Monday, November 17, 2008

Boldness wins

This might not make sense, as some of the folks here know that I'm a really faithful Catholic (we do have six kids), but half of them aren't baptized. It's not that I haven't wanted them baptized as infants. I do. It's just complicated. I know, lame excuse. I'll get to it in a later post. Suffice to say, Jacob is seven and not baptized, and he wants to be baptized. He wants it in the worst way. Since he's past the magic number seven (the age of reason), he's not going to just be baptized, but he's going to be accepted into the Church in a full way. They call it the Rite of Christian Initiation for Adults (RCIA, also at Wikipedia). Of course, he's not an adult, so instead of calling it the Rite of Christian Initiation for Children, they call it the Rite of Christian Initiation for Adults for Children. There are some things that the Church created beautiful names for (like theotokos) and then there are things like this.

Anyway, a couple of months ago we officially signed up in this parish and signed up for Religious Ed, including RCIA(C) for Jacob. He's the youngest one in the program I think. We went to an intro meeting, then completely forgot about the second. The third one we were late for, they had that one in the church and it was locked when we got there. So we missed out on everything. I had a schedule and noticed that they were having a Rite of Acceptance. It's the public introduction of the folks in RCIA to the parish, sort of a big deal. I knew it was on the calendar, I had wanted to call the church to say "Hey, we're still in this, don't forget us," but I let work get in the way. We showed up to Mass a minute late and the folks in the program were already lined up out the door. The program director walked right by me and didn't even recognize us. It was happening without us. It was just passing us by like we weren't part of the parade. I felt crushed. I didn't want Jacob to wait another year for this. I wanted it to be their fault (Why didn't they call this week? Why doesn't someone wave us over right now?). I felt intentionally left out (maybe they just didn't want to deal with us, we had missed 2/3rd of the meetings). I just wanted to slink away and be mad at what was going on, to be a righteous victim. I was already embarrassed that I hadn't had Jacob baptized yet. I'm a real Catholic, not just a "devout" Catholic, I don't want to be seen as someone on the outside. Like an adolescent, I was more concerned about appearances that I was about the task that needed to be done. I just stood there and stewed.
Kim had parked the van and had come in as the priest was handing around a microphone to all the folks, letting them be introduced. She noticed that the Bride's room was open and a table was set up therein. Ducking inside, she walked out with a name tag for Jacob. I felt mad. I kind of wanted to ruin their world by walking down there with my son, introducing him, and then showing them that I knew as much about that stinkin' rite as they did. I'd seen it a dozen times, I think I'd even done it as a sponsor a time or two. I told Joseph to "pin up" his brother, then I walked down there with my boy.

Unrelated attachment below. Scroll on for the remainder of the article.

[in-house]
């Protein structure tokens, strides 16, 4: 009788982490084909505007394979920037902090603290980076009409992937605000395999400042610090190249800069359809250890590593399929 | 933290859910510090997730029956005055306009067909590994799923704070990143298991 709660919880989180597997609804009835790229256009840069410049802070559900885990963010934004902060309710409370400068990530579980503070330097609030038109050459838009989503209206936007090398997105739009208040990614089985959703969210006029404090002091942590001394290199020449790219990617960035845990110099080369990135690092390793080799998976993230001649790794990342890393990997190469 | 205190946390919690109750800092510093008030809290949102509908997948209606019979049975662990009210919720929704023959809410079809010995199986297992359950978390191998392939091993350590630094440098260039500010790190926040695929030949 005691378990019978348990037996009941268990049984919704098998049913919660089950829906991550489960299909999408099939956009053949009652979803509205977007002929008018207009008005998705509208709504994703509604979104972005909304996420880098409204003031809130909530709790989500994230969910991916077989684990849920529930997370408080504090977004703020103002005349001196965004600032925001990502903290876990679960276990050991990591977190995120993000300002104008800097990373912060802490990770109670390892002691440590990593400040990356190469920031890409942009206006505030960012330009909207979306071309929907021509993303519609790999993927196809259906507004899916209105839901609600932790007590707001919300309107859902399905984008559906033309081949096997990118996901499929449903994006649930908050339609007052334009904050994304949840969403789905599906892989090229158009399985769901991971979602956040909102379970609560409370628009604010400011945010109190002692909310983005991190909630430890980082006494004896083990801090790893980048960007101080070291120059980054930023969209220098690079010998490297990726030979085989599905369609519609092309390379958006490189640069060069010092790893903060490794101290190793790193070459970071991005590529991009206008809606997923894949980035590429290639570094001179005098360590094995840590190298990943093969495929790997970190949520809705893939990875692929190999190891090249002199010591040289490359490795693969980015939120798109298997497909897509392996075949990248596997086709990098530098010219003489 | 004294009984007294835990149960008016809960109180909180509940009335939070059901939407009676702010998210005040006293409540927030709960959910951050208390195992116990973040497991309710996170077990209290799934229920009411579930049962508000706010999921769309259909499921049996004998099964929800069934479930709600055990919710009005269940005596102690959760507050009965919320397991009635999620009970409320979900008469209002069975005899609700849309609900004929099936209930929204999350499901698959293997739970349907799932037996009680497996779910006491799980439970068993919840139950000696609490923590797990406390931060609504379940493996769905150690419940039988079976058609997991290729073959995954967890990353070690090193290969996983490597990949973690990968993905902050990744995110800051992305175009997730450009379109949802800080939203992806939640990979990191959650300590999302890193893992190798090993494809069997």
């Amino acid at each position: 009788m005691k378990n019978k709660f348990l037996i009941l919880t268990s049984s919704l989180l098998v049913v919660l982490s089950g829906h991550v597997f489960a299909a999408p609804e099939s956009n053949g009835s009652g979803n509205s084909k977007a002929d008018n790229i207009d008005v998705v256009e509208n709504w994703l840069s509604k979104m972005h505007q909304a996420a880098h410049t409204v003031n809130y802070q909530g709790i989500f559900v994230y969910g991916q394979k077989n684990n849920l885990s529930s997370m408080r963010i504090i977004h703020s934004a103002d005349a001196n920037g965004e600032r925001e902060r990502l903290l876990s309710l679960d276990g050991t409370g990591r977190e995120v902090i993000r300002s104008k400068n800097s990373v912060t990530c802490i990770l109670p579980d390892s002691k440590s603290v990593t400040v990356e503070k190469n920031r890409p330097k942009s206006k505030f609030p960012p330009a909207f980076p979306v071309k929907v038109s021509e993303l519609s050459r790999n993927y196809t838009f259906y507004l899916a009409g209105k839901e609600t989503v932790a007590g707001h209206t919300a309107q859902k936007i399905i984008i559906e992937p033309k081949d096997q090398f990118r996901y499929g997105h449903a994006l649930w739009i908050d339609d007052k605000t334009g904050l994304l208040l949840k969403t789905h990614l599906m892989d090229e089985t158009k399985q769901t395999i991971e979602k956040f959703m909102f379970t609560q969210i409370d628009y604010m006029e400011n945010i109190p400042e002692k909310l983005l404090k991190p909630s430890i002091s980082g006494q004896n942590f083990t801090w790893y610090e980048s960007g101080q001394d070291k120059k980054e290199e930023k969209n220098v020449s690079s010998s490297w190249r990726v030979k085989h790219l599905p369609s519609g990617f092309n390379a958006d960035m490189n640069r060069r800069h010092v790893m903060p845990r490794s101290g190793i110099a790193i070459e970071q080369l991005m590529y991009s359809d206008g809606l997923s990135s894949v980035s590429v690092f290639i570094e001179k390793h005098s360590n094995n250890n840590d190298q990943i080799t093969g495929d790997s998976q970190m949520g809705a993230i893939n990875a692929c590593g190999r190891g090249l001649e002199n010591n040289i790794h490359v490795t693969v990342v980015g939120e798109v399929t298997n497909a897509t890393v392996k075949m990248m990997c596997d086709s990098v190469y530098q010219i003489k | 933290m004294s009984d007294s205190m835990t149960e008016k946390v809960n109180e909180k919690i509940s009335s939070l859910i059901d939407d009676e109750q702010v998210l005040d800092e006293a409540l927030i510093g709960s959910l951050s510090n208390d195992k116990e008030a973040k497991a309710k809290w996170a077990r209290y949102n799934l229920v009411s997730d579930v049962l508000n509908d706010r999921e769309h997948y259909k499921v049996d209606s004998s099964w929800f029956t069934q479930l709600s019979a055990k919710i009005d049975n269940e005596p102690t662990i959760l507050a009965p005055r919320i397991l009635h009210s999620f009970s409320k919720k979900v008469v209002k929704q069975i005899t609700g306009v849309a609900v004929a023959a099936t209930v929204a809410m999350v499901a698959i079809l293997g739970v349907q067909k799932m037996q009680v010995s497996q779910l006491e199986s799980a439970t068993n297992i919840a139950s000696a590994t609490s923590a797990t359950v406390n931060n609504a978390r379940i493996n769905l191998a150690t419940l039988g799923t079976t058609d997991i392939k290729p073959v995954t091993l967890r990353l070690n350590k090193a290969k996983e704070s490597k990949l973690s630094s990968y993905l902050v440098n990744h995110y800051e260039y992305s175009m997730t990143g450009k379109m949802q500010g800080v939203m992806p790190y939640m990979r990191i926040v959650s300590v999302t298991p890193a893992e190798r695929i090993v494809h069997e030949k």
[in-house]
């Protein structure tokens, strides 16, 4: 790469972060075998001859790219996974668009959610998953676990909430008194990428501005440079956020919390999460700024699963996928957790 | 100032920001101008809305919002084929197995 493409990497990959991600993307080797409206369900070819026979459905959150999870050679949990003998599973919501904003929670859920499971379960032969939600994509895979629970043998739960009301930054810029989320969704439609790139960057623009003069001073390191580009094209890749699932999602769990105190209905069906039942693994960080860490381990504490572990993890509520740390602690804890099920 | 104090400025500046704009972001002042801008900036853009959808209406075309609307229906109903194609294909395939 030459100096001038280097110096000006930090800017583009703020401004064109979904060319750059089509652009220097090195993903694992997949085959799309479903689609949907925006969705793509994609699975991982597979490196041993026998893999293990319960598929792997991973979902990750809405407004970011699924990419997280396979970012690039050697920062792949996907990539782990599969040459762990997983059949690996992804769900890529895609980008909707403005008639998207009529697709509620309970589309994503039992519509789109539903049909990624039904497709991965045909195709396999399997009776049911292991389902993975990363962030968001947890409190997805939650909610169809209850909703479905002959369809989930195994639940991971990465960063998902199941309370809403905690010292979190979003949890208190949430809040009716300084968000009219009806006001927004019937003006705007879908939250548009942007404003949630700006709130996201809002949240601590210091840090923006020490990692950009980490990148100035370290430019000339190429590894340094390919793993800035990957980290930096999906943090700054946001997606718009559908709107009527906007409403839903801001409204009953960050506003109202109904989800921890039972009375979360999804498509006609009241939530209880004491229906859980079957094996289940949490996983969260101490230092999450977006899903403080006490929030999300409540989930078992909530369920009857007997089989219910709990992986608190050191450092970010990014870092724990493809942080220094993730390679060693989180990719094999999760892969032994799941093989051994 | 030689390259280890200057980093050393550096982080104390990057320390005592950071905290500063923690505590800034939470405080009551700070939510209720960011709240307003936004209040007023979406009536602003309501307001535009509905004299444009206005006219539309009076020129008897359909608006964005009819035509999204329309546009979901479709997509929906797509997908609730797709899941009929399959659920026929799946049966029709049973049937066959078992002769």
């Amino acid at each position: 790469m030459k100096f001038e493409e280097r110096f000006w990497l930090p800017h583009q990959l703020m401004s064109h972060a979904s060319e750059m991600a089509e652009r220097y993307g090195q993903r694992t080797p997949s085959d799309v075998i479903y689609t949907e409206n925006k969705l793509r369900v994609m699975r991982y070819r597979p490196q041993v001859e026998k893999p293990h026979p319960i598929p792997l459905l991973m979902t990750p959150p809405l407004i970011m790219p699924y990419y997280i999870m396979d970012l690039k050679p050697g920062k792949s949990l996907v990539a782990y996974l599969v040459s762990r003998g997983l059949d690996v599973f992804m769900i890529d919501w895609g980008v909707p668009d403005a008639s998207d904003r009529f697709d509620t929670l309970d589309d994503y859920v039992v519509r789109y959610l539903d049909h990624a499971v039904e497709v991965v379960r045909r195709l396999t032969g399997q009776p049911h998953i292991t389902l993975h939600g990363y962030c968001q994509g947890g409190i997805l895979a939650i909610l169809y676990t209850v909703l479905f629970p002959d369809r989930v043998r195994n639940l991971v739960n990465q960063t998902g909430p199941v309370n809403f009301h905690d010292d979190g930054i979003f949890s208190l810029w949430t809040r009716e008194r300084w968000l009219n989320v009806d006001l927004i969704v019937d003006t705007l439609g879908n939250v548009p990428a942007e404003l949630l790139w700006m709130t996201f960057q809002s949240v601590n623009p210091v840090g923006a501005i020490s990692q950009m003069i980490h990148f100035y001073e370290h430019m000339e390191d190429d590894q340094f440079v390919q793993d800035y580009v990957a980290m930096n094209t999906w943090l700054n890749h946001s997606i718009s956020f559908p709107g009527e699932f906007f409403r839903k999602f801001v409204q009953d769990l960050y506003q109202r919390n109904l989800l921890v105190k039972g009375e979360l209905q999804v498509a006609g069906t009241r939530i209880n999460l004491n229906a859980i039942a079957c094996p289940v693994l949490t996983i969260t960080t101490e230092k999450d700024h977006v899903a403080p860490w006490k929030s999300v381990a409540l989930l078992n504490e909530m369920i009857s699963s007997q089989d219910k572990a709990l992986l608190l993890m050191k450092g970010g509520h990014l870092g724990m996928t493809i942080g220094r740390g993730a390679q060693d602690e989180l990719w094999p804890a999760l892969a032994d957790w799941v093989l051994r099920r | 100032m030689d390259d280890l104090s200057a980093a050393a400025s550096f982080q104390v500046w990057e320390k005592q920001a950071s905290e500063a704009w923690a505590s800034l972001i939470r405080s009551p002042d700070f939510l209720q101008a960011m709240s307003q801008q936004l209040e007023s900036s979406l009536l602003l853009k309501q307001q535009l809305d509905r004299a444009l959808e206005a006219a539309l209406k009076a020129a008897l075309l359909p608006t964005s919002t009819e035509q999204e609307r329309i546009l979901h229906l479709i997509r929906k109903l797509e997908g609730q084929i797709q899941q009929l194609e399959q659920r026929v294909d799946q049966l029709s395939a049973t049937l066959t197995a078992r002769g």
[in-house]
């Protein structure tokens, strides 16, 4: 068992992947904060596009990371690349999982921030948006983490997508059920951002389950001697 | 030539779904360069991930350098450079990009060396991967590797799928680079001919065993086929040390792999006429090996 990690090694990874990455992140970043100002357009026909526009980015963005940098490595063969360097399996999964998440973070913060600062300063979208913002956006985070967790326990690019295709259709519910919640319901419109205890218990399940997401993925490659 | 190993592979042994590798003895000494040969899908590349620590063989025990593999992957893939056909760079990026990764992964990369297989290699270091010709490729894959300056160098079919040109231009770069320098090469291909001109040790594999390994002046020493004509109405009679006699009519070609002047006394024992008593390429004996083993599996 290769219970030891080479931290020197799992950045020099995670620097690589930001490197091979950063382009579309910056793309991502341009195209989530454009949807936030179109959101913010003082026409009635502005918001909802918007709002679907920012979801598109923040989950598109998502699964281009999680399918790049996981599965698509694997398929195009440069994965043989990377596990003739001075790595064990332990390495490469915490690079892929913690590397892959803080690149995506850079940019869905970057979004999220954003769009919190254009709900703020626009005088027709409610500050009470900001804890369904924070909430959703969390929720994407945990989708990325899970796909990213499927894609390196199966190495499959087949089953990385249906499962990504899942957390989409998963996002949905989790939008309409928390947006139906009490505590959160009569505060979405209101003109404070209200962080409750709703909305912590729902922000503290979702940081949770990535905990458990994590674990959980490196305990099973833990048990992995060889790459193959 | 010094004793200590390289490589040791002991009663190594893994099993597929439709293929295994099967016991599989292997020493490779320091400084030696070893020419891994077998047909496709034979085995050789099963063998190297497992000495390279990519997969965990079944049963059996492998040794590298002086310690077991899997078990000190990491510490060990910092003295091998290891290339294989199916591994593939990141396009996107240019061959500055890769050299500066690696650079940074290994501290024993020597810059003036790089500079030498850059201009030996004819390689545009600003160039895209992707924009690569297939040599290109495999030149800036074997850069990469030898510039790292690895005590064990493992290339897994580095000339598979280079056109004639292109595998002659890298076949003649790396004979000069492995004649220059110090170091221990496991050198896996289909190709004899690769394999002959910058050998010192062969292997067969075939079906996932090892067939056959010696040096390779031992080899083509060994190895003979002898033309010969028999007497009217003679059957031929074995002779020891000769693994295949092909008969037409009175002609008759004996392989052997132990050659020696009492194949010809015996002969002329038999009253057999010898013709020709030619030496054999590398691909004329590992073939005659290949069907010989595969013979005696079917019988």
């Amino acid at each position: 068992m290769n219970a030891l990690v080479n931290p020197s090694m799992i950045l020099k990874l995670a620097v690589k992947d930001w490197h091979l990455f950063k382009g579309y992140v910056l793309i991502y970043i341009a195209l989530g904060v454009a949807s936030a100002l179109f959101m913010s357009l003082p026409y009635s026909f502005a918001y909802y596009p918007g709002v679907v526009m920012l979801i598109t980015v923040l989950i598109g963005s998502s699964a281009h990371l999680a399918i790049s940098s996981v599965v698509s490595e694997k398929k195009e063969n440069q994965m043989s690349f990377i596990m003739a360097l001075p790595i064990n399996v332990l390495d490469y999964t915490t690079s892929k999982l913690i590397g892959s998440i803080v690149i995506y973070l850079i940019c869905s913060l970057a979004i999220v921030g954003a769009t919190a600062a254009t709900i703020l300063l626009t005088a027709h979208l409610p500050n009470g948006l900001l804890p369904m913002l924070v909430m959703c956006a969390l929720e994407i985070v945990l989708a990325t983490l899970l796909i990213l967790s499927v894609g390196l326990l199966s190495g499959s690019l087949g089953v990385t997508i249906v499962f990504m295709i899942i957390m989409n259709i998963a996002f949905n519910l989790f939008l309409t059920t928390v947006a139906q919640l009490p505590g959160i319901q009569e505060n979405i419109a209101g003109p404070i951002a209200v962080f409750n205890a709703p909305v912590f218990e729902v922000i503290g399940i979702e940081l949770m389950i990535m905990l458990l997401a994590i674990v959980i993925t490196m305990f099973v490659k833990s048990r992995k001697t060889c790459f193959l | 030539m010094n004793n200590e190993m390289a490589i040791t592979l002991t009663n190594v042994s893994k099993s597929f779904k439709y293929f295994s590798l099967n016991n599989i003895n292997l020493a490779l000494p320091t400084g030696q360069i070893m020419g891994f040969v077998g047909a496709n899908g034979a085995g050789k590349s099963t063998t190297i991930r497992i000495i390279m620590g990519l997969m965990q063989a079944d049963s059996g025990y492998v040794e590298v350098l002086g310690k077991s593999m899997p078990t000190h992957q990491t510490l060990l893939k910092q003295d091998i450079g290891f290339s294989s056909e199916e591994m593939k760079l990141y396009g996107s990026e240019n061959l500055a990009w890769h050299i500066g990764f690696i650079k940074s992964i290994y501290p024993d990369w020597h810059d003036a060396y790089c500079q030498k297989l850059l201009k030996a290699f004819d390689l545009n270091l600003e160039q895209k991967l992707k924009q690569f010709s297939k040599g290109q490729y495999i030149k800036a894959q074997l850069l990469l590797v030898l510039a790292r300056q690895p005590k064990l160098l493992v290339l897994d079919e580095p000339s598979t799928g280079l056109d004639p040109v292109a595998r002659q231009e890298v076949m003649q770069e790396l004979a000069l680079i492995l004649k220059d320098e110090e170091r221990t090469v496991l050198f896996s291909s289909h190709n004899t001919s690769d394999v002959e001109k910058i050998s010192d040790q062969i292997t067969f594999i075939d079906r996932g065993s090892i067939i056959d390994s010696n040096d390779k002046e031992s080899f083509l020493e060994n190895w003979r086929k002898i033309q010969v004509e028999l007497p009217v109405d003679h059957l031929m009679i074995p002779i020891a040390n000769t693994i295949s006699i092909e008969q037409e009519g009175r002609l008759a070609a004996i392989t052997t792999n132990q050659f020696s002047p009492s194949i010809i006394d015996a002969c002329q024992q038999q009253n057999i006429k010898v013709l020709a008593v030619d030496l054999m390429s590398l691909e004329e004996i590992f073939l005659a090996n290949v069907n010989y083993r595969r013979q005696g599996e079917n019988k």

My heart was beating like I was racing Lance Armstrong. I smiled (probably smugly) at the coordinator as she (without much of a beat) smiled in return. I told her that we were ready and she told me to remind the priest that Jacob was a Catechumen (unbaptized), we were out of order. I spoke and told the parish that Jacob was our 4th of 6 kids, our second son, our record breaker, no one had had a second boy in a hundred years. The congregation laughed in approval. Jacob beamed. The rite went off without a hitch. You can read the general version here. There's a series of blessings read by the priest where the sponsor or parent then signs a cross over the catechumen's head, followed by their ears, eyes, lips, heart, shoulders, hands, and feet. After the first few, Jacob kept reaching out to embrace me. I had to tell him it wasn't over yet. Finally they released us to sit down. Jacob wrapped me up as much as a seven year old can, and we walked back to the rest of the family. They had a formal sending off halfway through the service as they went off for a class. I walked him over to make sure he was set up. I caught enough to see the light turn on in his eyes. Our kids are good classroom kids. They enjoy speaking up and sharing, and they aren't afraid to know the answer.
Teacher: Does anyone here know what Advent is?
Other kid: Even I don't know what that is.
Teacher: You set out a wreath, and you have candles...
(Teacher's daughter starts drawing an advent wreath on the chalkboard)
Jacob: Oh, so that's what it is. I know the song you're supposed to sing. O Come O Come Emmanuel...
Teacher: Do you know how many candles?
Jacob: Four.
Teacher's daughter: And the colors?
Jacob: Three purple and one pink!!! (almost shouting by now)

Afterwards, they had a small reception (cake, punch, mixed nuts), and the kids of course flocked to where free cake was. One of the leaders for the adult program is a friend of mine (his wife still works at St. John's) and told me "You guys did great. When I saw you come down late, I was startled, but I thought, if anyone can wing it, it's Bull."
I didn't want to attract attention. I didn't want to be bold. I wanted to be a victim, a whining baby upset that the world doesn't revolve around him. Instead I needed to step forward for my son's sake. It's a legitimate question as to "Why is there such a rigamarole just to get a kid baptized? Can't they just do it?" I guess my only answer is that this is a big deal. A really big deal. This is grace stuff, God stuff. You don't just jump into that with a "Yeah, that sounds fun" level of initiative. You have to want it. You have to be ready to be bold for it.

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